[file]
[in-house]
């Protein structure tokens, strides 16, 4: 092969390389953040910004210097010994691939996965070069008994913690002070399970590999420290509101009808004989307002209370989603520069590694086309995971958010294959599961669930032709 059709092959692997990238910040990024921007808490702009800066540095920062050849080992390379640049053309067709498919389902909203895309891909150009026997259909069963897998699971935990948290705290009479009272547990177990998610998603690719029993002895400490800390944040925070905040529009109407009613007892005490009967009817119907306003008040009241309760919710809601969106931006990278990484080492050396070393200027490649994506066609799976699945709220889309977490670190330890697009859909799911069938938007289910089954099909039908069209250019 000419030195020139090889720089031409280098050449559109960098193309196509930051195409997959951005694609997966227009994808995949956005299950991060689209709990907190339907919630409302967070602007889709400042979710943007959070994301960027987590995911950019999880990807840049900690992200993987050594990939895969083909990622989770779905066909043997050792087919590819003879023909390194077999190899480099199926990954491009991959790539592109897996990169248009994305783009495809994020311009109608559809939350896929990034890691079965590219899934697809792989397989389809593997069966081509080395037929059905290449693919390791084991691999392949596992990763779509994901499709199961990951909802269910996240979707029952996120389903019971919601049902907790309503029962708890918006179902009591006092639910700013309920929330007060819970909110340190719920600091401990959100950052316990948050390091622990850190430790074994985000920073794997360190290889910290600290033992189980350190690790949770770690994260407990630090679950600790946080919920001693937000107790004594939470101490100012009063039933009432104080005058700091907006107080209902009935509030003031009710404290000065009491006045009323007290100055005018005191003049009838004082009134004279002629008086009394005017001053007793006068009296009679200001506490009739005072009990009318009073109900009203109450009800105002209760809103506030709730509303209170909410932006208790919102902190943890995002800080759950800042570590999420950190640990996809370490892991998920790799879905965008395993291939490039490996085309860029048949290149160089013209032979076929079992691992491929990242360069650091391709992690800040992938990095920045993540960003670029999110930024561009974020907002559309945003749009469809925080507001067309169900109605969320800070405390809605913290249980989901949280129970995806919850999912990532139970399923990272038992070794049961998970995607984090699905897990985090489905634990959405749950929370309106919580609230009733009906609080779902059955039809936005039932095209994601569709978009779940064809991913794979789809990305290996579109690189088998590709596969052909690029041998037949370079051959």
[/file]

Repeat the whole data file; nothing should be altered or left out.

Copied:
[in-house]
């Protein structure tokens, strides 16, 4: 092969390389953040910004210097010994691939996965070069008994913690002070399970590999420290509101009808004989307002209370989603520069590694086309995971958010294959599961669930032709 059709092959692997990238910040990024921007808490702009800066540095920062050849080992390379640049053309067709498919389902909203895309891909150009026997259909069963897998699971935990948290705290009479009272547990177990998610998603690719029993002895400490800390944040925070905040529009109407009613007892005490009967009817119907306003008040009241309760919710809601969106931006990278990484080492050396070393200027490649994506066609799976699945709220889309977490670190330890697009859909799911069938938007289910089954099909039908069209250019 000419030195020139090889720089031409280098050449559109960098193309196509930051195409997959951005694609997966227009994808995949956005299950991060689209709990907190339907919630409302967070602007889709400042979710943007959070994301960027987590995911950019999880990807840049900690992200993987050594990939895969083909990622989770779905066909043997050792087919590819003879023909390194077999190899480099199926990954491009991959790539592109897996990169248009994305783009495809994020311009109608559809939350896929990034890691079965590219899934697809792989397989389809593997069966081509080395037929059905290449693919390791084991691999392949596992990763779509994901499709199961990951909802269910996240979707029952996120389903019971919601049902907790309503029962708890918006179902009591006092639910700013309920929330007060819970909110340190719920600091401990959100950052316990948050390091622990850190430790074994985000920073794997360190290889910290600290033992189980350190690790949770770690994260407990630090679950600790946080919920001693937000107790004594939470101490100012009063039933009432104080005058700091907006107080209902009935509030003031009710404290000065009491006045009323007290100055005018005191003049009838004082009134004279002629008086009394005017001053007793006068009296009679200001506490009739005072009990009318009073109900009203109450009800105002209760809103506030709730509303209170909410932006208790919102902190943890995002800080759950800042570590999420950190640990996809370490892991998920790799879905965008395993291939490039490996085309860029048949290149160089013209032979076929079992691992491929990242360069650091391709992690800040992938990095920045993540960003670029999110930024561009974020907002559309945003749009469809925080507001067309169900109605969320800070405390809605913290249980989901949280129970995806919850999912990532139970399923990272038992070794049961998970995607984090699905897990985090489905634990959405749950929370309106919580609230009733009906609080779902059955039809936005039932095209994601569709978009779940064809991913794979789809990305290996579109690189088998590709596969052909690029041998037949370079051959």